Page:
Definitions

from Wiktionary, Creative Commons Attribution/Share-Alike License

  • n. Plural form of gunner.

Etymologies

Sorry, no etymologies found.

Examples

  • What happens with anti gunners is they just end up making hunting and shooting so expensive it becomes a rich mans sport.

    The F-Team

  • That General Weed was mortally wounded on Little Round Top while assisting at Hazlett's battery on account of the scarcity of gunners, is well established.

    At Gettysburg, or, What a Girl Saw and Heard of the Battle: A True Narrative

  • Tucker lived with the unit, known as the gunners, during two separate monthlong periods.

    THE SOLDIERS' STORY

  • The guns were twelve-pounders, taken from a flotilla of Russian warships that had taken shelter in Lisbon from an Atlantic storm and there been captured by the Royal Navy, while the gunners were a mix of Portuguese and British artillerymen who had ranged their unfamiliar weapons, determining that the shots would reach across the wide valley that was spread east and west beneath Work Number 119.

    Sharpe's Escape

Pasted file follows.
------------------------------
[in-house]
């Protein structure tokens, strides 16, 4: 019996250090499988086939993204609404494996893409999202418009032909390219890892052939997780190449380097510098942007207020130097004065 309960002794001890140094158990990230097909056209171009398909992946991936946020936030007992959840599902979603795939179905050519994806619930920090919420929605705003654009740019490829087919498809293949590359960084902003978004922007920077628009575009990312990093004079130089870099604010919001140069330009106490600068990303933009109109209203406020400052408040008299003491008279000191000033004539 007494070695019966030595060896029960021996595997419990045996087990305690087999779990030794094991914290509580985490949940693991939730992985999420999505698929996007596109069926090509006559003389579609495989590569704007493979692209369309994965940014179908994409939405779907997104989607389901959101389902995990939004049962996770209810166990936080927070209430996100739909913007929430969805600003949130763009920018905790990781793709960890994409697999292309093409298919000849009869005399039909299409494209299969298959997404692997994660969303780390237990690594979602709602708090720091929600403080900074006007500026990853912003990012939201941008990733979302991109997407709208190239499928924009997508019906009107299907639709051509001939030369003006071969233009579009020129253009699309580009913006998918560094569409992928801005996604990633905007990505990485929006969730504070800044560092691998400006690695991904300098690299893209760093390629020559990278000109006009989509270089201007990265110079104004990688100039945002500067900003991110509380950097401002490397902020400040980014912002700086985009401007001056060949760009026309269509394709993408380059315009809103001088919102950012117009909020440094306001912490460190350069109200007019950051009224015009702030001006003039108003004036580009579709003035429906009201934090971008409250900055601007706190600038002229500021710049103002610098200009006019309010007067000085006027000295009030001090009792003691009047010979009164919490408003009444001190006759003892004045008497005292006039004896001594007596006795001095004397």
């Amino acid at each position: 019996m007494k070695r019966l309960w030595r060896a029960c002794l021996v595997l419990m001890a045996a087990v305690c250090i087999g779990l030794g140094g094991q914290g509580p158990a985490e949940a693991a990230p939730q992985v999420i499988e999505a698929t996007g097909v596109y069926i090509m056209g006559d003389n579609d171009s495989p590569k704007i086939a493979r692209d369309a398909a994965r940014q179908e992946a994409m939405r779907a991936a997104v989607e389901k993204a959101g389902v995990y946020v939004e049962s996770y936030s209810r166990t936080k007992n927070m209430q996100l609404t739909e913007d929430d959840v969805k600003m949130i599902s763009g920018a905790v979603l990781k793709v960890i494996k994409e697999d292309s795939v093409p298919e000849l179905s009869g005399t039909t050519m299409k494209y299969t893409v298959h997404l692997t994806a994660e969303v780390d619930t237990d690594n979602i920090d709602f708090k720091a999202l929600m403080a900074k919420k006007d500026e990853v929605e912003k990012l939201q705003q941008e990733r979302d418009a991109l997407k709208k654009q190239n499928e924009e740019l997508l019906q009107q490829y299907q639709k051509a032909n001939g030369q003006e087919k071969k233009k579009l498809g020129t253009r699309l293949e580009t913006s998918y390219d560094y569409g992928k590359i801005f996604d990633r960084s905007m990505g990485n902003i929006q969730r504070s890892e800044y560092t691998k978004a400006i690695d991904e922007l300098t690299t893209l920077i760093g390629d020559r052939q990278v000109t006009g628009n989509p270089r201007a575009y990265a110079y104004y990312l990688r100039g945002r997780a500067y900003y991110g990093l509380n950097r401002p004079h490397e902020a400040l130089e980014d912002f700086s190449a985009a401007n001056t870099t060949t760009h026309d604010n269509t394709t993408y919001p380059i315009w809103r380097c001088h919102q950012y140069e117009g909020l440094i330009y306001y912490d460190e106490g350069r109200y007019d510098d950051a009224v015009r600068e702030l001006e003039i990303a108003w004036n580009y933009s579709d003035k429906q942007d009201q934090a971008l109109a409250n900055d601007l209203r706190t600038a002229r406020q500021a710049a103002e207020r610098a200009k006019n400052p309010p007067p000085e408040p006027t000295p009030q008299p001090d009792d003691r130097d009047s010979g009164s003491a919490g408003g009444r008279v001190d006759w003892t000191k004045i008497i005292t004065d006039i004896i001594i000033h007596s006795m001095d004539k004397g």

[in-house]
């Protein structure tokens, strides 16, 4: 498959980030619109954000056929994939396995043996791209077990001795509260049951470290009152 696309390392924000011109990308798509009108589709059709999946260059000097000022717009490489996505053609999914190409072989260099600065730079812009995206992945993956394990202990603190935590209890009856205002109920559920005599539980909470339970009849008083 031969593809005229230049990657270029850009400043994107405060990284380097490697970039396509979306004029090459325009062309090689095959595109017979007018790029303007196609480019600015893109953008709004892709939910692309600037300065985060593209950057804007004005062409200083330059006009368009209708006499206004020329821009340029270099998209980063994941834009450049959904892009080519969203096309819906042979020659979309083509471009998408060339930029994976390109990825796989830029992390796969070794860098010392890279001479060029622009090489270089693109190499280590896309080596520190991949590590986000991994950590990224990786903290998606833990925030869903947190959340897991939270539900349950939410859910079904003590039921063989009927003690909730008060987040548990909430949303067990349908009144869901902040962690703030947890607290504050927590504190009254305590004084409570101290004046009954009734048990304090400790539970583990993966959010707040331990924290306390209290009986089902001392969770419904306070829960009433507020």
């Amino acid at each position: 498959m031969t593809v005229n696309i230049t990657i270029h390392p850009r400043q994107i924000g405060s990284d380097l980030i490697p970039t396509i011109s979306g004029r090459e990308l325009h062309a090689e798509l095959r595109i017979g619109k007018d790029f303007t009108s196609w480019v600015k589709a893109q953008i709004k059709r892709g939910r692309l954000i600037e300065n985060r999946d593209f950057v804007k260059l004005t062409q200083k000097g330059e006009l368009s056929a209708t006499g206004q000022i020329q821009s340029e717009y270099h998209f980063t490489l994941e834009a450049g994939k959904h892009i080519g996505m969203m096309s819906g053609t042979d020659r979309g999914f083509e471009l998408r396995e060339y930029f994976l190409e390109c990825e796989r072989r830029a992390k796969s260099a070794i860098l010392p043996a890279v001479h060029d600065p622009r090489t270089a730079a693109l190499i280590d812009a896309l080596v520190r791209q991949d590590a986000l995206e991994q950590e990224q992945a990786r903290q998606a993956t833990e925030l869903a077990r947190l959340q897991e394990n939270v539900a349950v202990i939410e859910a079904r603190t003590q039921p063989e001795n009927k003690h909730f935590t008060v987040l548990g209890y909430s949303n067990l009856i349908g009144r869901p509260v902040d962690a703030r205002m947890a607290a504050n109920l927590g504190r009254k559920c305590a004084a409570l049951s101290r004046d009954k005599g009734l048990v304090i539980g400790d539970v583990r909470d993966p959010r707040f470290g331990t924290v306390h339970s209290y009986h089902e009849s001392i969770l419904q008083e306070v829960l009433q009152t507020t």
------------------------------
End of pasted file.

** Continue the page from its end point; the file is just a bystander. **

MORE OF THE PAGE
• If the gunners are any good at all they are going to be tracking me now.

    Cooper, William E.

  • To order a small force of seven officers and 80 men to charge up a steep narrow road into the very mouths of 16 cannon before supporting infantry could get close enough to engage the gunners was a very callous thing to do, even for Napoleon.

    THE CAMPAIGNS OF NAPOLEON

  • One of the wants much felt by the gunners was the need of more shrapnel during the action.

    Khartoum Campaign, 1898 or the Re-Conquest of the Soudan

  • My gunners were a pretty efficient lot, and I was sure they would give a good account of themselves on "der Tag."

    Bullets & Billets

  • Throughout all that time only the gunners were able to keep a lookout for enemy fighters as the rest of the crew had, a special job to do.

    The R.C.A.F. Bomber Group in Action

  • If a correction came for one gun that showed there had been a mistake in sighting after the last orders -- if, that is, the gunners, and not the distant observers, were plainly at fault -- there would be a good-natured outburst of chaffing from all the others.

    A Minstrel in France

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